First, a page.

It must be bullcrap. I think the correct way to see it is that nothing is constraining anything. The mind cannot constrain the brain's neurons to do anything that they must not do; otherwise it would be breaking the laws of physics. Top-down causality is impossible. It's nonsense.

    I wouldn't say down-up causality is wrong, but a better way to look at it is that the top isn't constraining the bottom and the bottom isn't constraining the top. Rather, life and organisms can be seen as matter swirling through torrents, and momentarily getting stuck in loops. Our constituent molecules are being hurled around like eddies in a stream. Our molecules are stuck in a temporary dance. It's complex, yes, but also entirely deterministic. Nobody's constraining anybody and nobody is breaking any rules.
  13. Captain Kremmen All aboard, me Hearties! Valued Senior Member

    There is no point in arguing about determinism if you are a determinist, as you must believe that every argument you make could not have been stated otherwise, and that your opponent will only come to agree with you if he is determined to do so.
  14. Sarkus Hippomonstrosesquippedalo phobe Valued Senior Member

    ^ But since a determinist can do no other, there is a point if they think there is a point.
    Furthermore, I doubt even a hard-determinist can escape the illusion of free-will that seems to be so pervasive, and which is possibly even a prerequisite for self-awareness.
  15. Sarkus Hippomonstrosesquippedalo phobe Valued Senior Member

    Given that QM suggests that outcomes can be / are probabilistic rather than singular for a given set of input conditions at the quantum level... i.e. if you start with the same input, you might not get the same output... how do you reconcile this to your hard-deterministic view?
  16. francois Schwat? Registered Senior Member

    I don't understand quantum mechanics or physics at the nanoscale. But that's fine, since I don't live there. I live in the middle--somewhere between the very tiny and the colossal--a place that's pretty easy to predict. But even if it weren't deterministic, but probabilistic, that could make thought all the more arbitrary. So where is the space for free will?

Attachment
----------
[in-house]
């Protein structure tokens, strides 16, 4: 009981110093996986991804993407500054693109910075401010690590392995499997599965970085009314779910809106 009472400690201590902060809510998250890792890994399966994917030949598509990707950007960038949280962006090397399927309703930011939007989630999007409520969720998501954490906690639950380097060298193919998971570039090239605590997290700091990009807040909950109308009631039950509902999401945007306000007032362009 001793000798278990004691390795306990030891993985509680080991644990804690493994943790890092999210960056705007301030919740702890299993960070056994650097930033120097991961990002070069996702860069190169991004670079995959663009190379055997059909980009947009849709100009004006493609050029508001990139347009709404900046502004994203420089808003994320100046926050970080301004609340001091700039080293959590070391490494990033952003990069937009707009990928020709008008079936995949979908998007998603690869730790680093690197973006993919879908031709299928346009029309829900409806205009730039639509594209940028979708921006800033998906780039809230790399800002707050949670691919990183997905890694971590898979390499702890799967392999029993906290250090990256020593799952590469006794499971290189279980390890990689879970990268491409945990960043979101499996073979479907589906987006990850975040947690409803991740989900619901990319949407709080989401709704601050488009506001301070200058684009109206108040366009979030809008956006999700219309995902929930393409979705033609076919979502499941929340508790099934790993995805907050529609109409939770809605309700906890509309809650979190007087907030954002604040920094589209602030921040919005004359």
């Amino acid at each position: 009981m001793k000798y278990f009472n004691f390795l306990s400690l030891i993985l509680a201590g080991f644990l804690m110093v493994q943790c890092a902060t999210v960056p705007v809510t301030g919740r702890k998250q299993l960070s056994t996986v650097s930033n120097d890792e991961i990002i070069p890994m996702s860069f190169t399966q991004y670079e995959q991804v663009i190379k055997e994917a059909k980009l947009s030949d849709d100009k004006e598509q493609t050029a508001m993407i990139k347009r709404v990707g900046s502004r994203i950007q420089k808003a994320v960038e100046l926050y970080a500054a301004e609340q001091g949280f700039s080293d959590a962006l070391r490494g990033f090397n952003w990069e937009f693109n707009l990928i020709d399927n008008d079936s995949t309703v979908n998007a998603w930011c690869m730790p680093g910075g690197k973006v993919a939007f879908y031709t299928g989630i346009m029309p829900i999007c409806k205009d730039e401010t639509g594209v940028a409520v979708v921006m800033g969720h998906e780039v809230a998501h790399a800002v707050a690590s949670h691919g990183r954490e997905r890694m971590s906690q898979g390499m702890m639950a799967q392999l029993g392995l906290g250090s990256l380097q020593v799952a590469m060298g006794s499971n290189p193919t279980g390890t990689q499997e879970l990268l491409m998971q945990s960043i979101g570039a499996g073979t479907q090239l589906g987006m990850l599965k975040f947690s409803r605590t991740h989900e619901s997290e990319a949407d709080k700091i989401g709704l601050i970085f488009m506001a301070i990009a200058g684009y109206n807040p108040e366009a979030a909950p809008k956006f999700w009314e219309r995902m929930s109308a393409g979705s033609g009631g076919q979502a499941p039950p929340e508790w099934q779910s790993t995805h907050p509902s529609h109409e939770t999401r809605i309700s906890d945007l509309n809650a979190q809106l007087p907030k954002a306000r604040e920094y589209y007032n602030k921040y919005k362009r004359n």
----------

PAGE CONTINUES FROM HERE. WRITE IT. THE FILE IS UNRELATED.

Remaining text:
17. Emil Valued Senior Member

    From Wikipedia
    Quantum mechanics and classical physics
  18. Sarkus Hippomonstrosesquippedalo phobe Valued Senior Member


    Please Register or Log in to view the hidden image!

    I'm not arguing for free-will, but just clarification on your position. Personally I'm in the "free-will is an illusion" because I understand things to be either deterministic or random (probabilistic).
    For free-will to exist, as I see it, would require an uncaused intervention, ensuring a certain outcome. And I can't see how this would happen.
  19. Sarkus Hippomonstrosesquippedalo phobe Valued Senior Member

    Emil - I am capable of investigating wiki, thanks. And try to add something of your own rather than just posting from other sources.

    Further, if you read the above, it states that the idea of the universe being a single wave-function does not remove the probabilistic nature of the wave-funtcion:

    "Such a "wave function of everything" would carry the probabilities of not just the world we know, but every other possible world that could have evolved."
  20. Emil Valued Senior Member


    With my summary knowledge about QM,I am not able to deny determinism or defended In terms of QM.So I'm interested conclusions QM specialists.
    Wiki concludes:"...quantum mechanics can be said to be deterministic."
    If a specialist in QM has another opinion please a link, not only his opinion, so I can compare.

    My opinion about the main question.
    My logic, my reason says "hard determinism"-True
    My feelings, my senses say "free will"-True
    But "determinism" and "free will" are incompatible-True

    so ... so ... so ... I think that is when a artificial intelligence blow up or entering a infinite loop.
    I am curious if you solved this problem and how you solved.

  21. francois Schwat? Registered Senior Member

    I guess then, the question is, does the quantum probabilistic nature of particles affect us at our scale? Physics are very different at the tiny scale than the medium scale. Can you imagine life if basketballs and cars and wives kept flipping in and out of existence and into different dimensions every second?

    People like to make a lot out of quantum weirdness, saying stuff like, well, maybe it's true AND not true (in reference to something mundane)! But that shit doesn't apply to our everyday lives. We're big, goddamnit!
  22. Captain Kremmen All aboard, me Hearties! Valued Senior Member

    Granted. But that would make no difference to their arguments at all.
    I don't mind people arguing for determinism as long as they understand that it is pointless.

    My own belief is that we have a kernel of free will, but nowhere near as much as we imagine we have.
    That wasn't on the voting list.
  23. wesmorris Nerd Overlord - we(s):1 of N Valued Senior Member

    I tend to think that the concepts of determinism and free will are ill-formed.

    Free will is always constrained but within those constraints lies choice.

    I'm much more entertained by the notion of "instant destiny".